What will garbage disposal of the future look like?

A Swedish company may install a system of vacuum-operated tubes to collect garbage in certain areas of the city, according to Forbes. Private developers, neighborhood groups and other agencies have expressed an interest in using these garbage vacuums near Chelsea, in Manhattan, and underneath the Coney Island boardwalk or the High Line. The vacuum system already exists in a part of Roosevelt Island.

This isn’t the first time engineers and urban planners have come up with futuristic plans for ridding New York City of millions of tons of trash collected by the Department of Sanitation every year.

We want to know: What other innovative plans has the city considered for disposing garbage?

If you have information or insight to share, please write us, tweet @thenyworld, or comment below.

What we found

PlaNYC 2030, the Bloomberg administration’s sustainability vision for the city, outlines many of the new initiatives under consideration for solid waste disposal. The overall goal is to divert 75 percent of garbage destined for landfill to other uses by 2030. Here are just some of the interesting ways NYC is trying to dealing with its annual 14 million tons of garbage:

Pay as you throw: In New York City, people pay the same local taxes for garbage collection, regardless of how much waste each individual household generates. In other large cities around the world, people pay for exactly how much garbage they produce. The less you generate, the less you pay. Under “pay as you throw,” recycling is free. According to PlaNYC, in 2006 only 30 U.S. cities used some version of pay-as-you-throw. New York City is currently evaluating how such a system might work.

Dewatering garbage: “Dewatering” a process that removes water from food and then deploys bacteria to eat the scraps. When used to dispose of commercial food, the weight and volume of garbage is significantly reduced. Pilot programs are currently underway.

Conversion technologies: In Europe and Asia, garbage is converted into an in-demand resource: electricity. Microorganisms break down solid waste via anaerobic digestion, a process that produces a biogas that when combusted produces electricity. The Bloomberg administration plans to solicit proposals to pilot these programs in New York City.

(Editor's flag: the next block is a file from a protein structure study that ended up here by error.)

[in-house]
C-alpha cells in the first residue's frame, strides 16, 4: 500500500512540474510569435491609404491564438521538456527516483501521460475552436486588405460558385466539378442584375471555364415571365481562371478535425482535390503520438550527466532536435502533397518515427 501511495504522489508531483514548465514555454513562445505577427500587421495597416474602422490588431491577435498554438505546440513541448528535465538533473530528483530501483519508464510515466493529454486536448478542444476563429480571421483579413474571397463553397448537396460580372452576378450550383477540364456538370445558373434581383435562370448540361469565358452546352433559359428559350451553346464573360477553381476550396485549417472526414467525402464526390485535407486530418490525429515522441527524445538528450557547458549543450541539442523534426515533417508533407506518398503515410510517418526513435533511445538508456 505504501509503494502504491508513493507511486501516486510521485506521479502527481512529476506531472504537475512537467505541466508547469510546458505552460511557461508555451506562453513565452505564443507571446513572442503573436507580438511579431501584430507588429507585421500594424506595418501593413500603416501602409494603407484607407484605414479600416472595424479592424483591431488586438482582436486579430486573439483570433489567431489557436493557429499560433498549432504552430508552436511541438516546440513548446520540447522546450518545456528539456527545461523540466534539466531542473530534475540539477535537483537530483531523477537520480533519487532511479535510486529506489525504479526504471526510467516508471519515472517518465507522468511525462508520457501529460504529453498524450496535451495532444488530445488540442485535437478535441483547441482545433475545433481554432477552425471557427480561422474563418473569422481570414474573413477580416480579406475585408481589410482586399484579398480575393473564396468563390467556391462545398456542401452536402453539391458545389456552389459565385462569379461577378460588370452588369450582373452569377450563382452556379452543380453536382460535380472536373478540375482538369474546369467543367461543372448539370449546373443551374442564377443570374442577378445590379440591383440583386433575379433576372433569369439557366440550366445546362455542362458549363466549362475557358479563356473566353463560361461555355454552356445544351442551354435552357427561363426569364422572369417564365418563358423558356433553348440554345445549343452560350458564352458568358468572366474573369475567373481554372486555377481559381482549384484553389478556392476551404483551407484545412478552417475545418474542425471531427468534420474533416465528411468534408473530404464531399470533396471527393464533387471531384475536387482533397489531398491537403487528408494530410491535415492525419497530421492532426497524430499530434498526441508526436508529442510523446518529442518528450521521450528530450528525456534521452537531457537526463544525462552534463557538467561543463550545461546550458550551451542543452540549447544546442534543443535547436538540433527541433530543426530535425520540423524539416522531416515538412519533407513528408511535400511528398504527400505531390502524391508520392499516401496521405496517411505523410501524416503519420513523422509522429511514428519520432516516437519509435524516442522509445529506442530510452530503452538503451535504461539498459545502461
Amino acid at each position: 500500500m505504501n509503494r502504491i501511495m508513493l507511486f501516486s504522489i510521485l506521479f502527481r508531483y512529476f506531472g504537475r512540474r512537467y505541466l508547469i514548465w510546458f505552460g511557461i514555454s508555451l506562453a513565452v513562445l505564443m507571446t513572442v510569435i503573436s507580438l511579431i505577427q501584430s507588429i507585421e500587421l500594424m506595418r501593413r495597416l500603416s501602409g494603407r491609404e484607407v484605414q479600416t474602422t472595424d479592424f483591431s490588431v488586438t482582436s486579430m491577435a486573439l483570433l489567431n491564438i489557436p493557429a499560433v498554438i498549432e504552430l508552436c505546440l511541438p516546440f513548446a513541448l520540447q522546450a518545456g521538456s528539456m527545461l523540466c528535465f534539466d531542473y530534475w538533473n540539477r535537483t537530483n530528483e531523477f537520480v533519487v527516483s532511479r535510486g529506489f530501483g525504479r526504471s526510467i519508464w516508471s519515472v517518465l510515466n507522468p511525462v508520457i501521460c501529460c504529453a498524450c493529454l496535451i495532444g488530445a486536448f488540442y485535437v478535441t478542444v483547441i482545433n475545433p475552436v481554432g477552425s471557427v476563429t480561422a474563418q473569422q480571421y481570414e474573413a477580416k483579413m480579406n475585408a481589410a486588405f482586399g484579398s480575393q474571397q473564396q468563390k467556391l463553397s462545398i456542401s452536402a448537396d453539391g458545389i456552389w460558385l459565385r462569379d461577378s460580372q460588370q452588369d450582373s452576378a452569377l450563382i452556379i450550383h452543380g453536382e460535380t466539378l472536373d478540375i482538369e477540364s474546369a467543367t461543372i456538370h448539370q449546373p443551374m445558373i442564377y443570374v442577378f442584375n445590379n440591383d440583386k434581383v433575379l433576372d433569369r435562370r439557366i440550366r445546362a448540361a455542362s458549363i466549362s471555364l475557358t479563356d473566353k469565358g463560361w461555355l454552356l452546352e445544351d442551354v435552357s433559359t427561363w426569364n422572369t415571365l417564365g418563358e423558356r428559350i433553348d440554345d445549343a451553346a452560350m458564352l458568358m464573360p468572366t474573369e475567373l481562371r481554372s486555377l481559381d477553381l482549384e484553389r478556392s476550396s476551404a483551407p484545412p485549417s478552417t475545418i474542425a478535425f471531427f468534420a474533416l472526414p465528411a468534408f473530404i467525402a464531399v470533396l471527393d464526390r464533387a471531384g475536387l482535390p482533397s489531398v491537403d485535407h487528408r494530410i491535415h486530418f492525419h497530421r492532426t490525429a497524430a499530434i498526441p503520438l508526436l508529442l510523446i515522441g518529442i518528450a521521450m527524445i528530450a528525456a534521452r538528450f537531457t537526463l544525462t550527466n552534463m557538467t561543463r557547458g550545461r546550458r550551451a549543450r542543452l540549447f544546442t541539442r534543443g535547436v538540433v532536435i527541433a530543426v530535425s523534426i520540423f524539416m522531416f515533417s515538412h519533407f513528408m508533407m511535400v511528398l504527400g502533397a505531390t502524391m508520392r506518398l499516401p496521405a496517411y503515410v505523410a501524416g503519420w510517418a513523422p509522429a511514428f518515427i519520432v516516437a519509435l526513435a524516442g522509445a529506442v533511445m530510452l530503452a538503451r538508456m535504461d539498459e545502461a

The city’s waste-to-energy proposal has drawn criticism from some environmental groups, which warn that the process will generate long-term pollution. “People fail to realize the entire waste doesn’t disappear,” said Eddie Bautista, executive director at the New York City Environmental Justice Alliance. “What’s left behind of the original material, post-processing, is now hazardous waste because the stuff that’s been thermally treated and the ensuing gas burnt off for energy, that process increases the concentration of chemical pollutants.”

A better alternative, said Bautista, would be anaerobic digestion, a cleaner more natural alternative to thermal processing whose odor and other side effects can be easily mitigated.

While PlaNYC aims for full realization by 2030, in the meantime the city has taken smaller steps to reducing waste, including efforts to beef up recycling through active education campaigns and the construction of the South Brooklyn Marine Terminal, a 100,000-square foot facility that will process 250,000 tons of city-collected recyclable material.

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